Here’s a good, creative use of DIY Google Consumer Surveys (#gsurveys). Prior to the Ultimate Fighting Championship Pay-Per-View event on 04/21/12 between Jon Jones and Rashad Evans, someone responsible for advertising at UFC conducted #gsurveys trying to measure the effectiveness of UFC’s ads. We came across pre-event screening questions which asked if we had seen ads for the UFC event #145 … and if we had seen ads, we were offered a check-box question attempting to measure where we had seen the ads. The 2nd question is formatted incorrectly. It can either ask “where have you seen ads?” … and then permit multiple responses (as it does). Or, if it is worded as written, “where have you seen ads the most?” … then only a single (radio button) response (not multiple responses) should be permitted. But that DIY glancing-blow aside, at least somebody at UFC, to his/her credit, was thinking creativity. SurveyUSA-OK.
Then, immediately after the PPV event, the DIY researchers at UFC were back in the field, with a Hub-Spoke #gsurveys configuration, trying to learn, with at least two separate back-end questions, how many freeloaders they had at this event. UFC would be the first to know, and does not need Google Consumer Surveys to tell it, that UFC sold 700,000 pay-per-view packages to this event (@ $44.95 = a $31 million box office). UFC already knows that works out to about 1 in every 150 USA households. What UFC may not have as current a handle on, is how many of these needle-in-a-haystack viewers watched the the PPV, but did not personally pay the cash to see it (because they were at a bar or a friend’s house).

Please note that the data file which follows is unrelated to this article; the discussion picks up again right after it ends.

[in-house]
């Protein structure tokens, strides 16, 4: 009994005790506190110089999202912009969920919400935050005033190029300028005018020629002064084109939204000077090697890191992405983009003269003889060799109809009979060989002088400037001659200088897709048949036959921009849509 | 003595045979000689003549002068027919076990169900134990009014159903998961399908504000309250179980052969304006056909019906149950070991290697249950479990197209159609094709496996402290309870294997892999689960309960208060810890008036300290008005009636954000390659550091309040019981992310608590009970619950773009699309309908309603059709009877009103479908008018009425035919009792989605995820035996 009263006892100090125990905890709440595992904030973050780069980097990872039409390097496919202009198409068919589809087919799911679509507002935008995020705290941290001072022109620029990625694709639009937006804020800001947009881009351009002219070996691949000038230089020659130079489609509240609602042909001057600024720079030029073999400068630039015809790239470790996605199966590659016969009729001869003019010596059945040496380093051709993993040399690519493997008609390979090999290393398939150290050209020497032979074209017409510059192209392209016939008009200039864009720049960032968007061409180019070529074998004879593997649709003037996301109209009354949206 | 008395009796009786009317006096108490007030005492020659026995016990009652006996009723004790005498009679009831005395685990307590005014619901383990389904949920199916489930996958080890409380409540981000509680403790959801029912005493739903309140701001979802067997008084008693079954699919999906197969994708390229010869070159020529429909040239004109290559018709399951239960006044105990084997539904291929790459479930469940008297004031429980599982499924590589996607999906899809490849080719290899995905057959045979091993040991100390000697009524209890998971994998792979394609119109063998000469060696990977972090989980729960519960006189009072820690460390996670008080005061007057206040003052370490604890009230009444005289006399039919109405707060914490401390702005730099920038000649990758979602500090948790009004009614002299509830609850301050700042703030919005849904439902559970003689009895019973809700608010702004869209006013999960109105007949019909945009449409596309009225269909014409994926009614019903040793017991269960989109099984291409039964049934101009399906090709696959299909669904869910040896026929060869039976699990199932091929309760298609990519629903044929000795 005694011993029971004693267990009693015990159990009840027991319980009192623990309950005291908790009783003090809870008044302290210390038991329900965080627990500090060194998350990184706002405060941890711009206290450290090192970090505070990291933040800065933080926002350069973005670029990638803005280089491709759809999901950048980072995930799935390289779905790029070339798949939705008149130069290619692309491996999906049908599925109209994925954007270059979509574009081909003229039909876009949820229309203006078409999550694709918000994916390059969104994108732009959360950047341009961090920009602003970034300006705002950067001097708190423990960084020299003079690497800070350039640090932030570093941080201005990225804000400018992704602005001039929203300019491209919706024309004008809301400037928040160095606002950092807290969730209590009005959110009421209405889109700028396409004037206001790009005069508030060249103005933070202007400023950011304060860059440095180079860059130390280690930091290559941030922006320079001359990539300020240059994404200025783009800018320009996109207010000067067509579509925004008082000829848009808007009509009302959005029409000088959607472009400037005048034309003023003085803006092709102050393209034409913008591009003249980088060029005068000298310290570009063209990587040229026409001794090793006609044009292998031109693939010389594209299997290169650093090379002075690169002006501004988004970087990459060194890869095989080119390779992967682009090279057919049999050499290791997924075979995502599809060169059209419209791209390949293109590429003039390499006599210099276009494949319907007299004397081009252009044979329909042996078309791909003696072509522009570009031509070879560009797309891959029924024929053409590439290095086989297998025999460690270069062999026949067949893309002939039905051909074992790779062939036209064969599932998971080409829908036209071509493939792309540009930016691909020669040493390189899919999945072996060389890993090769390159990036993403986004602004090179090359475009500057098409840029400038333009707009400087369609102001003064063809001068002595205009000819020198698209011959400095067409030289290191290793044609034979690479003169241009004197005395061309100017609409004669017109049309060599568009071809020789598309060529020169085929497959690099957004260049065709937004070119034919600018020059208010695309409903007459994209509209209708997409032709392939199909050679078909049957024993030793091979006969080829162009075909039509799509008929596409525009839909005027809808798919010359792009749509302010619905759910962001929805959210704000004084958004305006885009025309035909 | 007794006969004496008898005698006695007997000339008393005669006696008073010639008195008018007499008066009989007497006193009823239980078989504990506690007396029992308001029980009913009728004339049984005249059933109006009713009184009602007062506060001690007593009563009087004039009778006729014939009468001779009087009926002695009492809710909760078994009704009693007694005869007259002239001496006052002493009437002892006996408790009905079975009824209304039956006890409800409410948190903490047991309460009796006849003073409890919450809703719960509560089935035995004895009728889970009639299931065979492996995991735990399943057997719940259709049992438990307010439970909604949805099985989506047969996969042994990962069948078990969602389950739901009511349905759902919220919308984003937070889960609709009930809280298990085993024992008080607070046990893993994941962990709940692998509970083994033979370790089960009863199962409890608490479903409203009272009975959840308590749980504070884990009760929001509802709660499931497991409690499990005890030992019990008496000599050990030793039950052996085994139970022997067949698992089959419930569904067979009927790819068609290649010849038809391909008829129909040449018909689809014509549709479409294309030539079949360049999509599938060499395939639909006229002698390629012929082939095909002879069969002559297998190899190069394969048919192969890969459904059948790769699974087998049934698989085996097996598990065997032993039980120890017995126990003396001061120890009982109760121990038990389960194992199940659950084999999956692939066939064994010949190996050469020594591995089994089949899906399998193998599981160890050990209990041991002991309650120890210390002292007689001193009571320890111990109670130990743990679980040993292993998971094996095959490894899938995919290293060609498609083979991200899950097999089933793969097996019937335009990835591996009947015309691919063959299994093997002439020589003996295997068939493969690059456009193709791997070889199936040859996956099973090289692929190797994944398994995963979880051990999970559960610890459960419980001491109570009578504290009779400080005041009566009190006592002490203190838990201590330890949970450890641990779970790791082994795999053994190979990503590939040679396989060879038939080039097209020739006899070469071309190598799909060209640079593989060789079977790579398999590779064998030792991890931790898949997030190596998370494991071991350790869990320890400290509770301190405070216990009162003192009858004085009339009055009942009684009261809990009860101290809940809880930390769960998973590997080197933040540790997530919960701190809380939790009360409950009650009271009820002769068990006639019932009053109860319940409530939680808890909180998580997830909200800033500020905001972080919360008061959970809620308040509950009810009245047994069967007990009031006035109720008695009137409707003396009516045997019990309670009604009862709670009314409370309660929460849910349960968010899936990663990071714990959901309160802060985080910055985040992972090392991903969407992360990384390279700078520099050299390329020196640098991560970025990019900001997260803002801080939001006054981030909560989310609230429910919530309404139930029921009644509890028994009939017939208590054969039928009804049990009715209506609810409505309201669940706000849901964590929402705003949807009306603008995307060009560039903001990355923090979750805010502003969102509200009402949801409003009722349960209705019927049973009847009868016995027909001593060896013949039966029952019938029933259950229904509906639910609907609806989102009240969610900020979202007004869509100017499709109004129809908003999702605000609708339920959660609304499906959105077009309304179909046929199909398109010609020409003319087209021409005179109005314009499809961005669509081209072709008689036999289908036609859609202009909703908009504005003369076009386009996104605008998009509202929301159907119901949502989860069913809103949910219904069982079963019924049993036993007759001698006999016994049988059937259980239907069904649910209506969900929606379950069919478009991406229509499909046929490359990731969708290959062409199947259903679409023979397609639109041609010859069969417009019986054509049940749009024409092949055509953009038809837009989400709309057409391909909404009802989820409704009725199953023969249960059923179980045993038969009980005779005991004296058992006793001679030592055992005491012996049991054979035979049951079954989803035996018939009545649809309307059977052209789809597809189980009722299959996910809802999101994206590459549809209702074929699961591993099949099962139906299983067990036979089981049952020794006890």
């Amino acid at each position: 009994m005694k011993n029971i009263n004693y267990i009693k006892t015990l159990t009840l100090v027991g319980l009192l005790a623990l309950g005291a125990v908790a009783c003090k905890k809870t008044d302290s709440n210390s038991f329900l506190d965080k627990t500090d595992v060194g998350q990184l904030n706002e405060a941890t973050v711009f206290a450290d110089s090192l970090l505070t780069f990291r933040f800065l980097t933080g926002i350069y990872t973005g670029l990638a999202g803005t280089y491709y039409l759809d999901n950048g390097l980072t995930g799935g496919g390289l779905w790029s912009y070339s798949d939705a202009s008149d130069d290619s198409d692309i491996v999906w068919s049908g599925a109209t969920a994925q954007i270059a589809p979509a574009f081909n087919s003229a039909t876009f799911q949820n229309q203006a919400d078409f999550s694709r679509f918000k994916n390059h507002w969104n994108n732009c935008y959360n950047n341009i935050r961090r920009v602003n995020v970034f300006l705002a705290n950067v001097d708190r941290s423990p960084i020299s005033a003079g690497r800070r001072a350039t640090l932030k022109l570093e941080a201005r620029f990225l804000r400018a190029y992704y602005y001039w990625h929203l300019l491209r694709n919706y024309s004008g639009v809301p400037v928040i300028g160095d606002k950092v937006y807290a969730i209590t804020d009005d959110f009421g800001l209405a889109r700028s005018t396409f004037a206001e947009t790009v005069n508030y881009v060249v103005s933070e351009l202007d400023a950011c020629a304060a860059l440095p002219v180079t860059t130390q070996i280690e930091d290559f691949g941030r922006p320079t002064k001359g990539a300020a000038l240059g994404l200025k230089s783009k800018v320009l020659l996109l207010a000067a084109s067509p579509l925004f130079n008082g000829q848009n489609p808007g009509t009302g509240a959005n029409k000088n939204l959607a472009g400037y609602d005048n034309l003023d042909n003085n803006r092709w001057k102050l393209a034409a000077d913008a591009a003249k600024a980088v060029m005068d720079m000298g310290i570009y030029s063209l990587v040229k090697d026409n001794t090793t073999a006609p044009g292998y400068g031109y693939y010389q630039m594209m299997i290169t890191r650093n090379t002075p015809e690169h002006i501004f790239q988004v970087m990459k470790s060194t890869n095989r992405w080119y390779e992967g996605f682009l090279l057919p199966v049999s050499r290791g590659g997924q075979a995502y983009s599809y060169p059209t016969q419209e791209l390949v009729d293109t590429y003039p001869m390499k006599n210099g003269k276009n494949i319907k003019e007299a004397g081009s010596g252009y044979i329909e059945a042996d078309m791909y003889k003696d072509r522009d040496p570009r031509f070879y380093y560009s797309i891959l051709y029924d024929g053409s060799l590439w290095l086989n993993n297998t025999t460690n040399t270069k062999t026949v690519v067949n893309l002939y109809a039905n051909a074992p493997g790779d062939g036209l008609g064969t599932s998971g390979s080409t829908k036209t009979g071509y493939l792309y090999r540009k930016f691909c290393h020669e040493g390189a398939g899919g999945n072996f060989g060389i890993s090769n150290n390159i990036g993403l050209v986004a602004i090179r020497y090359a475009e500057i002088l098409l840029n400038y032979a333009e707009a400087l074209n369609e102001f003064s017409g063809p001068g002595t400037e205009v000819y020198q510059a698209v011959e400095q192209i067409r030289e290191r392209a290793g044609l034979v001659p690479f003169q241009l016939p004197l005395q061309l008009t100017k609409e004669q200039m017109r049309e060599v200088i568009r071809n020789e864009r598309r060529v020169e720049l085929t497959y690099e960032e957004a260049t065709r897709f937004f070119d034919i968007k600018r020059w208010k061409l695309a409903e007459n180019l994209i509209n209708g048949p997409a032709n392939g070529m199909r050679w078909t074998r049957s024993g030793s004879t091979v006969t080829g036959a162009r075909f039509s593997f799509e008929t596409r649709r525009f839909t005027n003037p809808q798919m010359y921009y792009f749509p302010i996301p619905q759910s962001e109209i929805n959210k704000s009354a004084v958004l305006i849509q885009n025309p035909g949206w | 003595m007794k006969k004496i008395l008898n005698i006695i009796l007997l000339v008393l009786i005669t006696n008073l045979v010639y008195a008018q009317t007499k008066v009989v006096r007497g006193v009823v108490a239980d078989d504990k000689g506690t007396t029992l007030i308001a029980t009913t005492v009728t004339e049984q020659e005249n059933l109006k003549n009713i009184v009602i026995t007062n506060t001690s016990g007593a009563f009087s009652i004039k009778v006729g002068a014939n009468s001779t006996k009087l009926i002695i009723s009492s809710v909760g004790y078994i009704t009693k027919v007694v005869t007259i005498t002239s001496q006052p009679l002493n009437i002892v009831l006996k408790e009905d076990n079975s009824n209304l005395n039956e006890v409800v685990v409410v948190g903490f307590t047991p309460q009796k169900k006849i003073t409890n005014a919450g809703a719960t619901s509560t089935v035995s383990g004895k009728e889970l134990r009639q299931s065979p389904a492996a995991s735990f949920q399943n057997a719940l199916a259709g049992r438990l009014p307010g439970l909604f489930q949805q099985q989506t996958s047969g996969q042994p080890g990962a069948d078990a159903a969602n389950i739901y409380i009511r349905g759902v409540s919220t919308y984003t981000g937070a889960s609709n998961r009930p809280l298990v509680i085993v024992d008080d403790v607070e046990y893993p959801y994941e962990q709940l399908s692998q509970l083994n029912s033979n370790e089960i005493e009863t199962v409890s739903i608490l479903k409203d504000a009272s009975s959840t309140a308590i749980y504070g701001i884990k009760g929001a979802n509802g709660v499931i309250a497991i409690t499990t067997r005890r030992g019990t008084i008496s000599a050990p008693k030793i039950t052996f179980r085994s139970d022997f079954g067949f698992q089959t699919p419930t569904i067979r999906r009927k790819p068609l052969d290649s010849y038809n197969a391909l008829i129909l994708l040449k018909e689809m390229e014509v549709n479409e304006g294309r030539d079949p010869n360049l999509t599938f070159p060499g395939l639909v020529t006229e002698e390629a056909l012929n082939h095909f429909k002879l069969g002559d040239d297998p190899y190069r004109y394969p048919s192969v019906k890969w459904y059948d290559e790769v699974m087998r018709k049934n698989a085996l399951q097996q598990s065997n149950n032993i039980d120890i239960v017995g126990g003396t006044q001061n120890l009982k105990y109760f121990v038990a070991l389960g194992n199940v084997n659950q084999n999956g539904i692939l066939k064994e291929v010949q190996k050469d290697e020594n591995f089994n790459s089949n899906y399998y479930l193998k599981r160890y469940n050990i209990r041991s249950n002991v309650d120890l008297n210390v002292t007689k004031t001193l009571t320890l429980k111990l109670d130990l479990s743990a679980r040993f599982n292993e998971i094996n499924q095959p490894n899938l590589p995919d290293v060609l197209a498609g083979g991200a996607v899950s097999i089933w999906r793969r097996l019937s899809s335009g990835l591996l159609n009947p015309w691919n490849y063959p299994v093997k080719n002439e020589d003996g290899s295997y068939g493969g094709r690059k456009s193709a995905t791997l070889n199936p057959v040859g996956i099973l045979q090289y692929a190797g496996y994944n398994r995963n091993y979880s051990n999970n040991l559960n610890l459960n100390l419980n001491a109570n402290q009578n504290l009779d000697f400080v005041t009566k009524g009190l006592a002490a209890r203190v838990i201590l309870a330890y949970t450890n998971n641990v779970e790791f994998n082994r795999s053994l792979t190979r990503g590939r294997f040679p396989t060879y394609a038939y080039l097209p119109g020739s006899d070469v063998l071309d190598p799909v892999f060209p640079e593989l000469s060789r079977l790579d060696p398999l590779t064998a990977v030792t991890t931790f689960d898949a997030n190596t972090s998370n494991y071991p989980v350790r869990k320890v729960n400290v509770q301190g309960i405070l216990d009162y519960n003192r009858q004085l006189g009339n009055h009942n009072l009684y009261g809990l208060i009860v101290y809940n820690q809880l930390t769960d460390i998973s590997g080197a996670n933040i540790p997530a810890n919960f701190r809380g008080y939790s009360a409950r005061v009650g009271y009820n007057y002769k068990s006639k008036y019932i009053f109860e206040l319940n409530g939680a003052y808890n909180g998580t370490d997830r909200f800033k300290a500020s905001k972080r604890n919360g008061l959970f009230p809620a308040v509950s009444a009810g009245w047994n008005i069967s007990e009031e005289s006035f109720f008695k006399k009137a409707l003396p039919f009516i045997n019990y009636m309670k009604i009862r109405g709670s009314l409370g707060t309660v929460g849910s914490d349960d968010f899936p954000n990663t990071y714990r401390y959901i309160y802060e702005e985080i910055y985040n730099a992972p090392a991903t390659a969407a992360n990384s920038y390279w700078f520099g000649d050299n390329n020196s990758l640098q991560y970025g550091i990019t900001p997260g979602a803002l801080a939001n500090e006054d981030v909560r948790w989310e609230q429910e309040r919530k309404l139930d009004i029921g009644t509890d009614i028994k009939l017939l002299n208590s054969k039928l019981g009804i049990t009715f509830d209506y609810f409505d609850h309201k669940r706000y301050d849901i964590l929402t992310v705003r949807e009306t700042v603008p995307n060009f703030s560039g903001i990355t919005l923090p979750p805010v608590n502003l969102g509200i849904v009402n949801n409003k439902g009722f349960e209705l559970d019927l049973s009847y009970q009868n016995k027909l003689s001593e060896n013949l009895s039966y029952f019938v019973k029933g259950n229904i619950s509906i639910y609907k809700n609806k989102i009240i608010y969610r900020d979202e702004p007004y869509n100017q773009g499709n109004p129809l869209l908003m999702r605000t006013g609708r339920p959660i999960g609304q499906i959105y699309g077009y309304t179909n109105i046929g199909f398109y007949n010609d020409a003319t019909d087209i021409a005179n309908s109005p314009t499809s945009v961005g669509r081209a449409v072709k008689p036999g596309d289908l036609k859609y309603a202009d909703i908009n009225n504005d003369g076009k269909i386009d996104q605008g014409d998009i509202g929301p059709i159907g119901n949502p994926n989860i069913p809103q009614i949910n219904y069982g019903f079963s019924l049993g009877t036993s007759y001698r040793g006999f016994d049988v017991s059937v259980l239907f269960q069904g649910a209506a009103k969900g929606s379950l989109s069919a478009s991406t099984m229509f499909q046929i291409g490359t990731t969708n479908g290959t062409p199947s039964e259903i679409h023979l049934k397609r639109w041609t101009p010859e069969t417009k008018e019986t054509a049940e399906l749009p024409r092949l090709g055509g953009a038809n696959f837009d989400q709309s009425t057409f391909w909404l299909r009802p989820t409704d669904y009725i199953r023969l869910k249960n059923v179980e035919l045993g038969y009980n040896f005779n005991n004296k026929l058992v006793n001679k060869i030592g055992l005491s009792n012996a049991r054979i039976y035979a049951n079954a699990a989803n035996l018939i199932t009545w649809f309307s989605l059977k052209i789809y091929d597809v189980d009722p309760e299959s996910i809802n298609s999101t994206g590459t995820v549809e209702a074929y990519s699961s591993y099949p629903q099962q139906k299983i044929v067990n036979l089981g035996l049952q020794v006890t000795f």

Here are the pre-event / post-event DIY #gsurveys questions that we saw. Did you see any other #gsurveys questions that we missed?
Pre-event / Post-event research is one possible excellent use of Google Consumer Surveys. If any of you have already had success (or, failure) measuring pre-event and post-event, using Google Consumer Surveys, we’d like to hear about it.
If you’re thinking of doing your own DIY research, leverage the learning that the UFC had with this creative approach to #gsurveys. Just as not everybody who needs a new deck has the wherewithal to drop over to Home Depot and buy the materials and complete the project on his own, so too, not everybody who has a research need may be an excellent candidate for DIY research. If you’re in doubt, call a professional researcher. They’ll help you think through the pros and cons of DIY research. A good researcher will tell you when DIY is the right approach for your particular project.